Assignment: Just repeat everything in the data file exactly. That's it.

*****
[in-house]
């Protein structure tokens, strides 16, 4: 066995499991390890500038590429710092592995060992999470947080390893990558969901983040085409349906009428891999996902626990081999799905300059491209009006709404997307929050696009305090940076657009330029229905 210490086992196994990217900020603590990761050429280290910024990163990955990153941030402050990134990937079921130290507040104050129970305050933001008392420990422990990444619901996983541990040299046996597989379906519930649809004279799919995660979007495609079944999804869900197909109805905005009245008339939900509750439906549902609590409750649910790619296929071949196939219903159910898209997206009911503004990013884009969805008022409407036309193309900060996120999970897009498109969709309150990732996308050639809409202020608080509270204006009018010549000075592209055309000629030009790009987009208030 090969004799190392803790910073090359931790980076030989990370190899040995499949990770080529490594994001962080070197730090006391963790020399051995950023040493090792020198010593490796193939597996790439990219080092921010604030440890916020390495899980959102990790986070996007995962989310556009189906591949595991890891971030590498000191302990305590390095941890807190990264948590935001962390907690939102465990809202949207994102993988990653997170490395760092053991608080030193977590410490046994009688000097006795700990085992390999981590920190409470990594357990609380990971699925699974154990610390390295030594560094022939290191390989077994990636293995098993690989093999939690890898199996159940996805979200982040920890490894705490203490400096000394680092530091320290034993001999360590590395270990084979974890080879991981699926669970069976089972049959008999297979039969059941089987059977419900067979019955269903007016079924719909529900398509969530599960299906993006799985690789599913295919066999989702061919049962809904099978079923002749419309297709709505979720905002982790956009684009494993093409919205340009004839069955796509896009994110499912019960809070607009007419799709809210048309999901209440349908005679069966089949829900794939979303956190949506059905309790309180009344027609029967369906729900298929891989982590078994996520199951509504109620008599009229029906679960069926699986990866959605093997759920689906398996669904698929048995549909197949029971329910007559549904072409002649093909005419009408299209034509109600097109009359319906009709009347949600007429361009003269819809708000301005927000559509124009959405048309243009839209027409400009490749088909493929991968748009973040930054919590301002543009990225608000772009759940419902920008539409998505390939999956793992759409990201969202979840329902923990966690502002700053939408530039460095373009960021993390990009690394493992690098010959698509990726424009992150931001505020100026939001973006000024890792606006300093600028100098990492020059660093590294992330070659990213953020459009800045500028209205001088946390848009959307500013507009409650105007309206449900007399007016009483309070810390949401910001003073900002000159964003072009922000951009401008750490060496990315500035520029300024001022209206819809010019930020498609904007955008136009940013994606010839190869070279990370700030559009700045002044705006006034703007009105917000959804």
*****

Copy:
[in-house]
């Protein structure tokens, strides 16, 4: 066995499991390890500038590429710092592995060992999470947080390893990558969901983040085409349906009428891999996902626990081999799905300059491209009006709404997307929050696009305090940076657009330029229905 210490086992196994990217900020603590990761050429280290910024990163990955990153941030402050990134990937079921130290507040104050129970305050933001008392420990422990990444619901996983541990040299046996597989379906519930649809004279799919995660979007495609079944999804869900197909109805905005009245008339939900509750439906549902609590409750649910790619296929071949196939219903159910898209997206009911503004990013884009969805008022409407036309193309900060996120999970897009498109969709309150990732996308050639809409202020608080509270204006009018010549000075592209055309000629030009790009987009208030 090969004799190392803790910073090359931790980076030989990370190899040995499949990770080529490594994001962080070197730090006391963790020399051995950023040493090792020198010593490796193939597996790439990219080092921010604030440890916020390495899980959102990790986070996007995962989310556009189906591949595991890891971030590498000191302990305590390095941890807190990264948590935001962390907690939102465990809202949207994102993988990653997170490395760092053991608080030193977590410490046994009688000097006795700990085992390999981590920190409470990594357990609380990971699925699974154990610390390295030594560094022939290191390989077994990636293995098993690989093999939690890898199996159940996805979200982040920890490894705490203490400096000394680092530091320290034993001999360590590395270990084979974890080879991981699926669970069976089972049959008999297979039969059941089987059977419900067979019955269903007016079924719909529900398509969530599960299906993006799985690789599913295919066999989702061919049962809904099978079923002749419309297709709505979720905002982790956009684009494993093409919205340009004839069955796509896009994110499912019960809070607009007419799709809210048309999901209440349908005679069966089949829900794939979303956190949506059905309790309180009344027609029967369906729900298929891989982590078994996520199951509504109620008599009229029906679960069926699986990866959605093997759920689906398996669904698929048995549909197949029971329910007559549904072409002649093909005419009408299209034509109600097109009359319906009709009347949600007429361009003269819809708000301005927000559509124009959405048309243009839209027409400009490749088909493929991968748009973040930054919590301002543009990225608000772009759940419902920008539409998505390939999956793992759409990201969202979840329902923990966690502002700053939408530039460095373009960021993390990009690394493992690098010959698509990726424009992150931001505020100026939001973006000024890792606006300093600028100098990492020059660093590294992330070659990213953020459009800045500028209205001088946390848009959307500013507009409650105007309206449900007399007016009483309070810390949401910001003073900002000159964003072009922000951009401008750490060496990315500035520029300024001022209206819809010019930020498609904007955008136009940013994606010839190869070279990370700030559009700045002044705006006034703007009105917000959804």